P: Bryan, tell us about first of all yourself and where you go to seminary
and a little bit about Seminarians for Life.
B: Sure Father. I go to Mount St. Mary’s Seminary in Emmitsburg, Maryland and
I am in my second year of Theology, and I am studying for the Diocese of
Arlington, Virginia. And I have been the President of Seminarians for Life for
about the last 2 years. And Seminarians for Life was actually started in the
early 70’s, by some of our priests and seminarians. But then it kind of died out
for a little bit, and then funding came back in the early 80’s, and it has been
in existence since then.
P: "Seminarians for Life" is a title which sometimes can lead to the same
question some ask when they hear "Priests for Life", namely, Isn't every
seminarian for life? How do you answer that question?
B: Well I say certainly they should all be seminarians for life. It should be
at the core of who we are as seminarians and as future priests. But at times
there is that danger when you are in a seminary to get caught up with your
theological studies and to see the pro-life issue as a side thing. So we started
this organization and continue it to bring the awareness that this should be at
the core of our ministry and the core of the priesthood, because everything else
follows from the Right to Life. If a person doesn’t come into existence, then
nothing else matters. So we think it is very essential. The Holy Father has
mentioned the battle of the Culture of Death.
P: How does a seminarian become a member of this association and if he does
B: Well, he could contact us at the seminary. What they do is join the local
chapters. There are usually different groups around the world. We have about
25,000 seminarians in 81 countries right now. Sometimes there are just single
seminarians around the world, but basically what we are trying to do is bring
everybody together to show that they are not alone… that there are people out
there that are convicted for Life and to fight for Life. We try to share
resources and talk about what goes on in our different regions, and what works
on a practical level and what doesn’t. They do that by correspondence, and we
have a newsletter that we put out four times a year. There is an Internet
website that we also use, and we have conferences and things of that nature.
P: Do you find that the seminarians today already have some kind of
background in pro-life activity by the time that they enter the seminary or do
you find the Seminarians for Life is introducing a lot of the seminarians to
this kind of activity for the first time?
B: I think it is a little of both. I use to go to an abortion mill in
Virginia where I was a computer programmer and so I was already very convicted
in the pro-life movement…and got actually more convicted once I got into the
seminary. Others get exposed to it for the first time by our newsletter, and
they realize, wow, this is helpful. They see it as a very important thing for
their ministry in the future, for the priesthood, and even for the current
P: How does a Seminarians for Life member integrate the activities of this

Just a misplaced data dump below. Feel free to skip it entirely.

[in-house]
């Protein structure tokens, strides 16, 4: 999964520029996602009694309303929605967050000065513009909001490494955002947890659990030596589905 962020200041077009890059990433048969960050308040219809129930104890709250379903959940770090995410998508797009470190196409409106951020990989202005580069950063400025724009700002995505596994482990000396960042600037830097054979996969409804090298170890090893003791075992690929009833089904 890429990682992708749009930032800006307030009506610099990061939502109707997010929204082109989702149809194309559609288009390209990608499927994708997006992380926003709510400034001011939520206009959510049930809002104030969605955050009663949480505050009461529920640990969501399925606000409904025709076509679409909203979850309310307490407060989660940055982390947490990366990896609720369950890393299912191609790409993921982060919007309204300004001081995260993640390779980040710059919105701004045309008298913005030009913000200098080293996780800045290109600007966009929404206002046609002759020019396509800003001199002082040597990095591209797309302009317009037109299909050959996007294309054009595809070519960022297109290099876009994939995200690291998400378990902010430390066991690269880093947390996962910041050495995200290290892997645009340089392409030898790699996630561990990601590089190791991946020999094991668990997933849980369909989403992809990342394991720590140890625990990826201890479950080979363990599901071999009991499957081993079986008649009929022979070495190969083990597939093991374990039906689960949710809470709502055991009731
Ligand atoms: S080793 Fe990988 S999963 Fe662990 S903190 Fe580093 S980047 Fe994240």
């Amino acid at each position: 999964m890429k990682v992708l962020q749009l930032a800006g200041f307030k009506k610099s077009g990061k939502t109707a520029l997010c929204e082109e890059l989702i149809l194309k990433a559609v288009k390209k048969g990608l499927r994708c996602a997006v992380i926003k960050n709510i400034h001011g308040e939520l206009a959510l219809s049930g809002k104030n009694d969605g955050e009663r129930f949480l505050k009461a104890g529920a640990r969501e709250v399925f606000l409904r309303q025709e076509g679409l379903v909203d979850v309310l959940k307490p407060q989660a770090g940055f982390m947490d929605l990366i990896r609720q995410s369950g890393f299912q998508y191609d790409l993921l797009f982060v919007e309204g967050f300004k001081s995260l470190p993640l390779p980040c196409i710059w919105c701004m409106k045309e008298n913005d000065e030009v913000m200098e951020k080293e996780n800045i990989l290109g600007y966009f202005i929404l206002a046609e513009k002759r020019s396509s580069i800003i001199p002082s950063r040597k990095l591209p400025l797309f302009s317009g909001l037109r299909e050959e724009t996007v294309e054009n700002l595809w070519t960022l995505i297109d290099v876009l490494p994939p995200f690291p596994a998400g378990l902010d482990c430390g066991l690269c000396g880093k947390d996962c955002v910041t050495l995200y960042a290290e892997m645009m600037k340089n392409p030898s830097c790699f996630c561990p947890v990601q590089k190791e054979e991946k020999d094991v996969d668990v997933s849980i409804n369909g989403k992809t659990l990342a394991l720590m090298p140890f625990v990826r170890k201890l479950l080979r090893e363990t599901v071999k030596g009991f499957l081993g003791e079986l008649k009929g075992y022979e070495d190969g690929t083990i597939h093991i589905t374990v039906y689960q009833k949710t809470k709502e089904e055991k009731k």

association with the obligations he already has with prayer life and study and
other activities of the seminary? How does all of that work?
B: It is all a balance. And you try to find what you can do for yourself.
We’ll go out in front of the abortion mill on Saturday morning and to pray and
to try to counsel, and to talk to the women who are coming in and thinking about
taking the life of their child. Also you can pray and have little prayer groups
in your seminary. Little groups can get together maybe once a month. You always
have spare time, and you can utilize that spare time instead of sitting in front
of the TV or other ways of leisure. Utilize this time of leisure for actually
saving the children.
P: Now a seminarian can join this association even though in his seminary
there may not be a formal chapter of Seminarians for Life, is that right?
B: Oh most definitely. And we encourage that. We can help that seminarian
with different resources that are out there, and maybe he has some good advice
for us that we can share with the rest of the people. So it is all about
building a strong network, a unified network of brothers pursuing the same cause
and promoting the Gospel of Life.
P: Where would you say that Seminarians for Life as individual seminarians
draw most of their inspiration for their engagement now in the pro-life battle?
B: One is experiencing the battle itself. Over Christmas I was at an abortion
mill outside Brooklyn, New York. Intellectually, you know that these things go
on, but there outside the mill, that day I watched 13 children get saved. And I
watched 17 children die that day. I watched the women come in and watched them
come out with the brown bags. And I realized.. wow.. that child died right
inside here and we need to do something about this.
P: Tell me for a second, for those who do not understand about the brown
B: Right. Oh the brown bags are the medication that the women are given once
they have the abortion for any left over effects or things of that nature… if it
is a botched abortion or if there are still different things going on in there.
P: Right. So one of the sources of inspiration in other words is the direct
experience of the battle?
B: Right. It is the direct experience of the battle. …..